Oct 9 2019

Fiery dwarf jape AFL’s latest sorry episode

Burnt: Blake Johnston, right, former footballer Warwick Capper, centre, and a fellow ‘Dwarf My Party’ entertainer. Photo: SuppliedWarning. Do not fall into Andrew Demetriou’s error and presume this is a joke, and that this could not possibly be true. This is not make believe, this happened.

A St Kilda player at the team’s Mad Monday celebration set fire to a dwarf. Ahem, you read that correctly. That was not a mistake. It reads like a Seinfeld episode but it was not a joke.

The player, Clinton Jones, on Tuesday apologised to dwarf entertainer Blake Johnston and agreed to pay $3000 to charity for his misbehaviour.

On August 26, AFL officials drove to Seaford, sat St Kilda players down and did as they had done with players at numerous other clubs and spelt out the dangers of binge drinking on Mad Monday and the pitfalls to be avoided.

They plainly forgot to discuss the most obvious and important advice: ”Do not set fire to a dwarf. In fact, under no circumstances go near a dwarf entertainer with a naked flame. And while you are at it, do not set fire to each other.”

This is the weirder-than-life reality show that periodically percolates around the St Kilda Football Club. Why did it have to be StKilda?

A day after the NRL was sheepishly looking at its feet and kicking pebbles about a state-league player allegedly biting another player’s penis in a match (yes, also a true story) the AFL trumps it with … burning a dwarf entertainer.

Demetriou can be forgiven for laughing on TV when first told of this story, for it is so ridiculous, so comically exaggerated it could not possibly be true. But it was.

When Demetriou realised he was not being fed a line but that the story was real, he was aghast.

”After I found out that it was true, it’s just reprehensible,” he said on Tuesday.

”I was flabbergasted, because in the scheme of all the things that we’ve been [through this season], that would’ve been one thing I could have never predicted that we would deal with.”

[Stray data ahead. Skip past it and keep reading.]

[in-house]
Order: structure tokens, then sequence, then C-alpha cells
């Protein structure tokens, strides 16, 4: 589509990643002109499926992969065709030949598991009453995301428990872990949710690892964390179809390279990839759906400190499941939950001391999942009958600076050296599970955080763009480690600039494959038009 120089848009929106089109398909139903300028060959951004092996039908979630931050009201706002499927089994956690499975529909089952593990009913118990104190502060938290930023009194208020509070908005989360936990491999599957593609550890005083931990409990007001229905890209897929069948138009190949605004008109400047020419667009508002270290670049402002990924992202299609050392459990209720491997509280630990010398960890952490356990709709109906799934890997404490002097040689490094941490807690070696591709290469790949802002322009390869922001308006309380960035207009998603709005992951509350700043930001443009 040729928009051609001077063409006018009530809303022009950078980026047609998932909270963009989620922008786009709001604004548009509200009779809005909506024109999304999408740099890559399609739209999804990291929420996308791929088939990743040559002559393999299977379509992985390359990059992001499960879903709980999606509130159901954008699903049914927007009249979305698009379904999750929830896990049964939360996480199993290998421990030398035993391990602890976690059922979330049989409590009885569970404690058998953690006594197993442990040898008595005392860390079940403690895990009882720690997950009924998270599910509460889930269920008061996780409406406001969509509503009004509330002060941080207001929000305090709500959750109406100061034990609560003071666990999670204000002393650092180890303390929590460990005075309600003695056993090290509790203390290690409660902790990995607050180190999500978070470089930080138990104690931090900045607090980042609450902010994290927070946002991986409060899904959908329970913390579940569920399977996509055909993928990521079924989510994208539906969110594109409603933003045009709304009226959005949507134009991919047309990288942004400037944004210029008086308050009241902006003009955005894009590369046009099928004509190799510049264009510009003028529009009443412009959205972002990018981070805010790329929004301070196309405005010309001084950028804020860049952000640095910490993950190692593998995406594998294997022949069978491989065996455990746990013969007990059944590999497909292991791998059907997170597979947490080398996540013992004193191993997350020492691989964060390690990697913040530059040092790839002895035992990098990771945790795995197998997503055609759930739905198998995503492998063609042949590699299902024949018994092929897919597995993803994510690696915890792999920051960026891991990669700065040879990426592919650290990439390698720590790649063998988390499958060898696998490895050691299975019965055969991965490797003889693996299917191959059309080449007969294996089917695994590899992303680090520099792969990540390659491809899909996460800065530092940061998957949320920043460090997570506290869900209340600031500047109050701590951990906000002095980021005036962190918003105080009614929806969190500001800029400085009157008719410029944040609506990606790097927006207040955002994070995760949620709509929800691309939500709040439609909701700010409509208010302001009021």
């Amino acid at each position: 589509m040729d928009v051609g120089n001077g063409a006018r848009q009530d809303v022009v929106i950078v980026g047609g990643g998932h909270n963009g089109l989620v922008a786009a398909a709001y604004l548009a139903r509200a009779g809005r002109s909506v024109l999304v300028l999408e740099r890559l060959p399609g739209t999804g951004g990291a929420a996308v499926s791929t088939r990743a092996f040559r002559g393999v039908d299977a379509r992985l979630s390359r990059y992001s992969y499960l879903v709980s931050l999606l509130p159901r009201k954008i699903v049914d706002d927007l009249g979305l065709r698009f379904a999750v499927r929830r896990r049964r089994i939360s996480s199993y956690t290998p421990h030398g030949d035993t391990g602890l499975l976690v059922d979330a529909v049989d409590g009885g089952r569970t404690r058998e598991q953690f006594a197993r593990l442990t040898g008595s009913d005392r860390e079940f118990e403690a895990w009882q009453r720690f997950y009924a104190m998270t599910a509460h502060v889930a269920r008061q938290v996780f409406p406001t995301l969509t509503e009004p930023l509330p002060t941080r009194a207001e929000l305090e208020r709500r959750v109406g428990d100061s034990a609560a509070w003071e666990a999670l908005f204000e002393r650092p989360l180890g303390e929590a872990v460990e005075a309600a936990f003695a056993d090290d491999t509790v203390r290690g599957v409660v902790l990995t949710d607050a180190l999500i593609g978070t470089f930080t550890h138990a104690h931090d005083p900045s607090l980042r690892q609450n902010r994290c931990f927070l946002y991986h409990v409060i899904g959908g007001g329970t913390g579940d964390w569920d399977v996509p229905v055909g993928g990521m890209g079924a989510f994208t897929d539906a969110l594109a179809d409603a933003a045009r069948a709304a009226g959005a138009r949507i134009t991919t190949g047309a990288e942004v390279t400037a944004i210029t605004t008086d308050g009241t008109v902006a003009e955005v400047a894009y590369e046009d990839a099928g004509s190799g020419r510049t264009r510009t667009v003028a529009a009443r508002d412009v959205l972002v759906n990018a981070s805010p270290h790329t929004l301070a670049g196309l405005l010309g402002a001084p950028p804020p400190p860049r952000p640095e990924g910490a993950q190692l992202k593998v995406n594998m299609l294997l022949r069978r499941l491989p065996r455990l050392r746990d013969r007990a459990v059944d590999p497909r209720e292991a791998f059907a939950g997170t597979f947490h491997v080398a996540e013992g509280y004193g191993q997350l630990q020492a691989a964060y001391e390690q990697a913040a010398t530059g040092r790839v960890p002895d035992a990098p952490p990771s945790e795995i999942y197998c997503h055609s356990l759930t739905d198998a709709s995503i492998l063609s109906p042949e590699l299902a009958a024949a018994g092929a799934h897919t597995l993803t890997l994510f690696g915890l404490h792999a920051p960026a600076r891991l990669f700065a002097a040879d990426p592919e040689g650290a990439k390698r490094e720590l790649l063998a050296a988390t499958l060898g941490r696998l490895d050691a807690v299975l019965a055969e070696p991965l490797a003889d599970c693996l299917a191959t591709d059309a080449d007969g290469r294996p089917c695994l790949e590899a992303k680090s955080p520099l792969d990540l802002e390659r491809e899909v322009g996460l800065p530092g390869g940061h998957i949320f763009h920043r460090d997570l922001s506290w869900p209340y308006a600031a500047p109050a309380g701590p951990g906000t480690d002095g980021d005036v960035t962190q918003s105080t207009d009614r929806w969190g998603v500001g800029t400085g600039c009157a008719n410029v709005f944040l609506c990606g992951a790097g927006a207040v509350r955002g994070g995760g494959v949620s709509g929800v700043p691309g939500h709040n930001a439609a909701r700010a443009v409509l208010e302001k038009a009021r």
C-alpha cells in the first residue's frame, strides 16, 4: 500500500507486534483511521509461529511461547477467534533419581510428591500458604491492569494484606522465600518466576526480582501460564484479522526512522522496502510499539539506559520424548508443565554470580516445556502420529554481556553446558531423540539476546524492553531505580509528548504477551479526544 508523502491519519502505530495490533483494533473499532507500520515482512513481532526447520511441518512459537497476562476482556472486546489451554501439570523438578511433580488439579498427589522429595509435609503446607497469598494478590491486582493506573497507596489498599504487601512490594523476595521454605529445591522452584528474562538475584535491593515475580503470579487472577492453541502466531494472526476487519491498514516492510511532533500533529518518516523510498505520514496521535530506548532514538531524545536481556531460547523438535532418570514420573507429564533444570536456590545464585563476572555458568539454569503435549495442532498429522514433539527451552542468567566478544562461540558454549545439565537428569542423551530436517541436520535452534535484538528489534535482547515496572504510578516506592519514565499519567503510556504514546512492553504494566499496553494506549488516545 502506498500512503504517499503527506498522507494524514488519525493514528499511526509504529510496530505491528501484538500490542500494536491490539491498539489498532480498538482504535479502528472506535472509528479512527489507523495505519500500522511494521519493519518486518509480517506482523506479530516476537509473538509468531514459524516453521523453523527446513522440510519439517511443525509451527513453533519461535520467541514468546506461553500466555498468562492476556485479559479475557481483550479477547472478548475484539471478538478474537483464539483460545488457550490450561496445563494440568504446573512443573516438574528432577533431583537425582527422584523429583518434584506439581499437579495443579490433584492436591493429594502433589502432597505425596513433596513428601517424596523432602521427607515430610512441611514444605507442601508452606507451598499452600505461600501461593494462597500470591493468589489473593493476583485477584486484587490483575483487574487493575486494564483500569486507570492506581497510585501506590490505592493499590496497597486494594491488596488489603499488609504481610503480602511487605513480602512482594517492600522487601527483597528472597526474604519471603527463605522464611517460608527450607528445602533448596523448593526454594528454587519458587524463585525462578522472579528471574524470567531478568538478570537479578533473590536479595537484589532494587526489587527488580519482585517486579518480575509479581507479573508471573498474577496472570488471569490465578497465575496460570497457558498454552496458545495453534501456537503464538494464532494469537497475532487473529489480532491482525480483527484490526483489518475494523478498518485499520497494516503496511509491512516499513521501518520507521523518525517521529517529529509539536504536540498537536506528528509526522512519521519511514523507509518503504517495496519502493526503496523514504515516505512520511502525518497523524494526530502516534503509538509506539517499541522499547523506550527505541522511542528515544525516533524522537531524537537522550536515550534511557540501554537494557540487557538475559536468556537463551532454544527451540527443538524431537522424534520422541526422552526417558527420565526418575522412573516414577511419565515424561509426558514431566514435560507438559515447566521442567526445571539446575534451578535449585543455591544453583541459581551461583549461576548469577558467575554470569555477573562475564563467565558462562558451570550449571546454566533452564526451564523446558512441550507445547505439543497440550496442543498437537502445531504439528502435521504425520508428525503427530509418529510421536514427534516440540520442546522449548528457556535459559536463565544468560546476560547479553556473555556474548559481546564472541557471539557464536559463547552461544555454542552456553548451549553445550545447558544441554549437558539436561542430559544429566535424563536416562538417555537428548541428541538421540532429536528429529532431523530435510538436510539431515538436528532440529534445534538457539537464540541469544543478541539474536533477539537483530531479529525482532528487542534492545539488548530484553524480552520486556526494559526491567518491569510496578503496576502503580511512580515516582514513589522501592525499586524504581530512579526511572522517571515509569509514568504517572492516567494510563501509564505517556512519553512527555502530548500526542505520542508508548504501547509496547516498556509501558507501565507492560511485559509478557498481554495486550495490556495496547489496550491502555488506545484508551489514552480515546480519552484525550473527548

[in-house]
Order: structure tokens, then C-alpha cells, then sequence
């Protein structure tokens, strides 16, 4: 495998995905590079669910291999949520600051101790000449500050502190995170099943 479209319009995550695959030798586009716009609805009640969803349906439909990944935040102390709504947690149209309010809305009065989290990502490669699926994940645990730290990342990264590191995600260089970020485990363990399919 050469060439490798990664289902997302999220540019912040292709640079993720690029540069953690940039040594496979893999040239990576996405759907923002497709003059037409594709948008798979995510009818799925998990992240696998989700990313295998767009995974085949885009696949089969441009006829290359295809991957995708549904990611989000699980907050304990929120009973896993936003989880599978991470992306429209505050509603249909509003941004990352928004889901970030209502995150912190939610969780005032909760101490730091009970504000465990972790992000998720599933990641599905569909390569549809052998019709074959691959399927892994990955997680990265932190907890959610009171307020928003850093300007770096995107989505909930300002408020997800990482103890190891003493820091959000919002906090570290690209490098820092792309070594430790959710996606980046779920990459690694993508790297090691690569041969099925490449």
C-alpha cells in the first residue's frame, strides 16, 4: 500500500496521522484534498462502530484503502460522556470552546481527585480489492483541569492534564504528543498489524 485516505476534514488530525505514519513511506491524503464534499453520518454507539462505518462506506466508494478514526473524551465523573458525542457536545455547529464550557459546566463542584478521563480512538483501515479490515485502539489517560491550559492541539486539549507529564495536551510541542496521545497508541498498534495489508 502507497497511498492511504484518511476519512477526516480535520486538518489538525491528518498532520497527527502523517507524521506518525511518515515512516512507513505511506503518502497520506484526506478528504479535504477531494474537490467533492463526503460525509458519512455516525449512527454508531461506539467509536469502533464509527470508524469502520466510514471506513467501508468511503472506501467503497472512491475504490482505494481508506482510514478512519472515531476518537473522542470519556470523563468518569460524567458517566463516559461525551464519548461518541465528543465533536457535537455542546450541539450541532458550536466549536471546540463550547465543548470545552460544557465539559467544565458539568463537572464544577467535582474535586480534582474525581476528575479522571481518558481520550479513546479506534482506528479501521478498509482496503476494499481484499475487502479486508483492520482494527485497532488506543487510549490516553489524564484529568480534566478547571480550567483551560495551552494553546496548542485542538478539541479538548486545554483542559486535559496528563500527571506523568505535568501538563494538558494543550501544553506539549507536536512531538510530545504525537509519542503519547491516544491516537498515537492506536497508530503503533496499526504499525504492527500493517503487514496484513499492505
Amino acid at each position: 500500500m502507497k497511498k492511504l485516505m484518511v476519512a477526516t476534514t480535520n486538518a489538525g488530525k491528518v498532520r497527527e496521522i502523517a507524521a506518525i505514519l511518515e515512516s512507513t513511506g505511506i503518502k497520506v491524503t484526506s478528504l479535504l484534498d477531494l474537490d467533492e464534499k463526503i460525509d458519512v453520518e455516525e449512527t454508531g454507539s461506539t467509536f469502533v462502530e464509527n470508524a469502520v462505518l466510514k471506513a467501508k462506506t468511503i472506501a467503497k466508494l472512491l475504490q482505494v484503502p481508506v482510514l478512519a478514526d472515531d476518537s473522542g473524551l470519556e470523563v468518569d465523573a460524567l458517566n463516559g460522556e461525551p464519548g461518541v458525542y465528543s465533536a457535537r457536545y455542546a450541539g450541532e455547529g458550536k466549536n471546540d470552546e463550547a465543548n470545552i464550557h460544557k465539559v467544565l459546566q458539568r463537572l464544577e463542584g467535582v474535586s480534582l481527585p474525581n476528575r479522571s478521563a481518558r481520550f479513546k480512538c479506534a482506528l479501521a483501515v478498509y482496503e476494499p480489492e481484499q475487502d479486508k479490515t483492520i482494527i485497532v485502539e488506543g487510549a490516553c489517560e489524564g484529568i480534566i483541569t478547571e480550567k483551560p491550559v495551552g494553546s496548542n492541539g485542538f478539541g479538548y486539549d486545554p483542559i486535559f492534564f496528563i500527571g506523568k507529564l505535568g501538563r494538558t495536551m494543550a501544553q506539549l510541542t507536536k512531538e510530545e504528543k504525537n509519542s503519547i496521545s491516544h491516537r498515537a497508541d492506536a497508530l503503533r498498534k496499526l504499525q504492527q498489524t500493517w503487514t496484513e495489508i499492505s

When a sobered-up Jones realised on Tuesday what he had done, he, too, was aghast. What started out as drunken high jinks – lighting each others’ shoelaces when players were not looking, moved into lighting the back of each other’s clothes – and escalated into putting a flame to the entertainer’s shirt.

”I sincerely apologise to Mr Johnston and have done so personally today,” Jones said. ”As a playing group, we were engaged in end-of-season activities which, in hindsight, were quite childish. I made an error of judgment in including Mr Johnston in the activity.

”I am embarrassed if this has caused angst and certainly had no intention to cause any harm to anyone, including the St Kilda Football Club and its members.”

Presumably when players organised their day’s activities at the South Melbourne pub they figured the dwarf entertainers were a safe if unusual choice. They didn’t figure on getting, ahem, burnt.

Consider this though: this season St Kilda Football Club has had a player fail a drugs tests for performance-enhancing drugs, they have had another player charged with rape and have now burnt a person … and they are still not the most outrageous embarrassment of the league.

Essendon burnt more people and was more badly burnt than anyone by its own people.

This story Administrator ready to work first appeared on 苏州美甲学校.

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